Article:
That is to say that what you see on the screen will also be seen on your JPEG photos, saved on the memory card, without the possibility of recovering the color.

If your camera allows it, I recommend that you photograph in RAW + JPEG.

The importance of contrast and light in black and white photography

As a reminder, contrast is the difference in brightness between the lightest and darkest parts of an image.

Remember that it plays a very important role in black and white photography.

It is the one that allows to create a disturbing or serene atmosphere, according to a soft or hard light but also thanks to shadows, lines, shapes, patterns, textures etc…

A high-contrast black and white photograph gives an impression of strength thanks to the wide range of tones.

Conversely, a low contrast photo aspires to a feeling of softness.

Not to be confused with an image that lacks contrast, because here it is no longer a black and white image, but a grayish looking photo that does not give any particular feeling.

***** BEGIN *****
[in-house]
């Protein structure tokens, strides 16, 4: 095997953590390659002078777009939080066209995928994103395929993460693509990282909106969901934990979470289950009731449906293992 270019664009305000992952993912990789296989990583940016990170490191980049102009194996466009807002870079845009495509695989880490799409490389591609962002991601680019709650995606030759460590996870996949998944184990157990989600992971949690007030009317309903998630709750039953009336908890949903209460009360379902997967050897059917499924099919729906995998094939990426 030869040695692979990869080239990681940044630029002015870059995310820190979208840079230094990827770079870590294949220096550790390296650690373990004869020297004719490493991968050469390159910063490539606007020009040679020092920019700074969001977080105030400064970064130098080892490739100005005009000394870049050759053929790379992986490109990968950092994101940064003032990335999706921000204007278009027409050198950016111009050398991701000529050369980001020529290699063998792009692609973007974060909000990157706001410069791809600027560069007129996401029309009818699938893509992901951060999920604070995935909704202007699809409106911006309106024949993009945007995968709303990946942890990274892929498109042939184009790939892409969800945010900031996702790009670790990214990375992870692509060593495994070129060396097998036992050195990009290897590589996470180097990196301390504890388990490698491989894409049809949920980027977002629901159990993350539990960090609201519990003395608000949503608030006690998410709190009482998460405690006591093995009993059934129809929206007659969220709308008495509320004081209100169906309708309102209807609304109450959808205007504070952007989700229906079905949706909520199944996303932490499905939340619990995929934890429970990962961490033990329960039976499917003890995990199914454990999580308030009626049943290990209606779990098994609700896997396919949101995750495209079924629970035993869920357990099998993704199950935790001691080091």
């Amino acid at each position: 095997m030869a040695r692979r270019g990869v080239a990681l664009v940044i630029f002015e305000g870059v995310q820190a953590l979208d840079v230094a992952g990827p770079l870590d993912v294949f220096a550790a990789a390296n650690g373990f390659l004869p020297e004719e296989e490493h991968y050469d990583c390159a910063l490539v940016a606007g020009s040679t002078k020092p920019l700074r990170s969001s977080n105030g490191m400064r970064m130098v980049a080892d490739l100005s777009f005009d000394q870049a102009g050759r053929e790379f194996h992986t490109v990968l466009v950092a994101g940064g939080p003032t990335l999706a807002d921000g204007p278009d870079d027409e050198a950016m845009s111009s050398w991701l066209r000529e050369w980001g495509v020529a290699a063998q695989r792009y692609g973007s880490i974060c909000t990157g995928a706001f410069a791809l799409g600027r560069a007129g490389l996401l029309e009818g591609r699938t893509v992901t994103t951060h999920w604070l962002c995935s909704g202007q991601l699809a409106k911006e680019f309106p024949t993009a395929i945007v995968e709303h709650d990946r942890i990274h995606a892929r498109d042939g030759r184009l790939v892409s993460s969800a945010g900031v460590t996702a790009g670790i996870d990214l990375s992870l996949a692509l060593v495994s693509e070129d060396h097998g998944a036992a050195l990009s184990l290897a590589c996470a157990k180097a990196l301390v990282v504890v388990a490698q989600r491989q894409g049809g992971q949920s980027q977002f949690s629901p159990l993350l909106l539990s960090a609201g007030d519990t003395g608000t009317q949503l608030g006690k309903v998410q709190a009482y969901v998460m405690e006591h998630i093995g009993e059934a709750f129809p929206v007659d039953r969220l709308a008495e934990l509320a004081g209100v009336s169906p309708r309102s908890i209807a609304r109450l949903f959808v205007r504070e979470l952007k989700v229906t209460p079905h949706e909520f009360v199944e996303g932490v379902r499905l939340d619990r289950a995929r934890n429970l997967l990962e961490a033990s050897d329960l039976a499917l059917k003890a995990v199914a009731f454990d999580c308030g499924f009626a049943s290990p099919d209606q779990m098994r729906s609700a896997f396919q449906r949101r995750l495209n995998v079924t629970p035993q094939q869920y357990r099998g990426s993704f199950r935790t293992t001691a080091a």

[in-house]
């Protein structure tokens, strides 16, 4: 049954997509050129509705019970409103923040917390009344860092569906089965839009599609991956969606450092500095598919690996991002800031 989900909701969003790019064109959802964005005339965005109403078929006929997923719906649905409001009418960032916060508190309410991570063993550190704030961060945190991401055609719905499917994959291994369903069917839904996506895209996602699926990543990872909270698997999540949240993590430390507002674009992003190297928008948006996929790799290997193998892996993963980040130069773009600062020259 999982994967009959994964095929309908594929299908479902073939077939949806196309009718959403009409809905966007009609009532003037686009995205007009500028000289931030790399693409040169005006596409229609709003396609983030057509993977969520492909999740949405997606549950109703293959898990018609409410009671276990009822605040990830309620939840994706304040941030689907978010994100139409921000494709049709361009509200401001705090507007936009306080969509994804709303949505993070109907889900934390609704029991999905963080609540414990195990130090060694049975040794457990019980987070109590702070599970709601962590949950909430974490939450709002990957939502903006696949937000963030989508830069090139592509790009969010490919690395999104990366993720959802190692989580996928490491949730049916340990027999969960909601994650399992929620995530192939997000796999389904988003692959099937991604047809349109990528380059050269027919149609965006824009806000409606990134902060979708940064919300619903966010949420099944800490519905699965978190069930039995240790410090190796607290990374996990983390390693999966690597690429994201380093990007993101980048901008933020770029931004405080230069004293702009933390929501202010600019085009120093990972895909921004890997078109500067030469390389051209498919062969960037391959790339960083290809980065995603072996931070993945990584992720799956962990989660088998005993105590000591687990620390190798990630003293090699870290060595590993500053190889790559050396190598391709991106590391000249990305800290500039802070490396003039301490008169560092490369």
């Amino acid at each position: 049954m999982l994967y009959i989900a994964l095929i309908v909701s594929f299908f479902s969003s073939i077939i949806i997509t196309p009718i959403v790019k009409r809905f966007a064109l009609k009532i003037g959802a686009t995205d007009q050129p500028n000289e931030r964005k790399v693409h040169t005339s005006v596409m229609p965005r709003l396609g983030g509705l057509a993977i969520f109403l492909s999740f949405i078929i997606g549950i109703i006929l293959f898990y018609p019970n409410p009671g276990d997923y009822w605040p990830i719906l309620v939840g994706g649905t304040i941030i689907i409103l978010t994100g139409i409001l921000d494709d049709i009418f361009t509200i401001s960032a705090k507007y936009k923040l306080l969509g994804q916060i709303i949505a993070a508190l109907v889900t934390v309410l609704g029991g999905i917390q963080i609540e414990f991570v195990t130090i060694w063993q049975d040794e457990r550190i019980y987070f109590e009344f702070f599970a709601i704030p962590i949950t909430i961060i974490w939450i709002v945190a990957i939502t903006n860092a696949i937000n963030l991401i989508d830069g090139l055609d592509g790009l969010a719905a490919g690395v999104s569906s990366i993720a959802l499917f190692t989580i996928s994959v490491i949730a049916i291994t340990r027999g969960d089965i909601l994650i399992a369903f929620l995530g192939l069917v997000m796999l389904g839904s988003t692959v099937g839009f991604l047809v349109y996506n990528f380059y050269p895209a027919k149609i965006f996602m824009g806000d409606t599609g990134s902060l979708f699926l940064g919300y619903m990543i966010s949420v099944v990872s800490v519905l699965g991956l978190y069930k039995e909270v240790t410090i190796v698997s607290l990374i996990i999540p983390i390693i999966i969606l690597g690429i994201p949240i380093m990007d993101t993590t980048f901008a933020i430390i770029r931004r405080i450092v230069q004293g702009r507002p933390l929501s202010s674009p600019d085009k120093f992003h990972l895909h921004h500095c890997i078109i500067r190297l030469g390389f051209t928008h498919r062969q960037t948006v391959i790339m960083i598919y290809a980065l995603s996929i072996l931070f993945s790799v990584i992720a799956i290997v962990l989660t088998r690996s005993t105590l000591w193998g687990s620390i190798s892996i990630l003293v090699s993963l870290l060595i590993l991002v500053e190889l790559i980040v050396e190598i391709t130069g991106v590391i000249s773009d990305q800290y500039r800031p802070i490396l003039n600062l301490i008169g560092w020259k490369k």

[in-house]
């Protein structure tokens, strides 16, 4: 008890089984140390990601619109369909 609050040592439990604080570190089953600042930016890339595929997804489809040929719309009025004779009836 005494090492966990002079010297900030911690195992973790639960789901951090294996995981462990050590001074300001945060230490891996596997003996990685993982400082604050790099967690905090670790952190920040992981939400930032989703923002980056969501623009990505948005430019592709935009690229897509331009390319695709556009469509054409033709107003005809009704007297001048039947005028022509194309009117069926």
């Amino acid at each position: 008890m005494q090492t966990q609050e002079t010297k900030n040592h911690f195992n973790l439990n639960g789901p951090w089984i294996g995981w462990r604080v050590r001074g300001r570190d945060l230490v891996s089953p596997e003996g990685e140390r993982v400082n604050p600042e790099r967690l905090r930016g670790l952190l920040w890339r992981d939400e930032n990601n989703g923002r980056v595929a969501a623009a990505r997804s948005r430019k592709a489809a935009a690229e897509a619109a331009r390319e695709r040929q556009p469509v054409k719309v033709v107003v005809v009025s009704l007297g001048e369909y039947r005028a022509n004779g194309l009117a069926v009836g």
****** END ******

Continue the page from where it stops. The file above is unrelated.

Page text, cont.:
To fully understand what contrast is, you need to know how to differentiate between tonal range and tonal contrast.

The tonal or dynamic range depends on your camera’s sensor, it determines the range of tones between the lightest and darkest areas.

In black and white, it is the shades of grey that are represented in this latitude of exposure.

The height of each peak in the histogram will determine the tonal contrast level of the image.

For example, too much contrast will produce a high peak in the lightest and darkest tones of the tonal range, representing a U-shaped histogram.

That’s why you should check the histogram of your photos regularly to check the tonal range for good contrast.

By photographing directly in black and white with your camera’s monochrome setting, you make sure you can see the contrast in the image.

I also advise you to adjust the intensity of this one in the menu to obtain more character to your images according to the desired rendering.

Remember that when shooting in RAW format, this setting is reversible in your software.

Light is still the essential element to obtain a quality black and white image.

Learn how to analyze it and use it in your shots.

You need to pay attention to the direction of the light and the shadows it provides, but also know how to distinguish between diffuse light and hard light.

For example, a cloudy sky diffuses a soft light, providing low contrast.

Conversely, direct sunlight, which is more difficult to manage, creates strong contrasts the higher it is in the sky.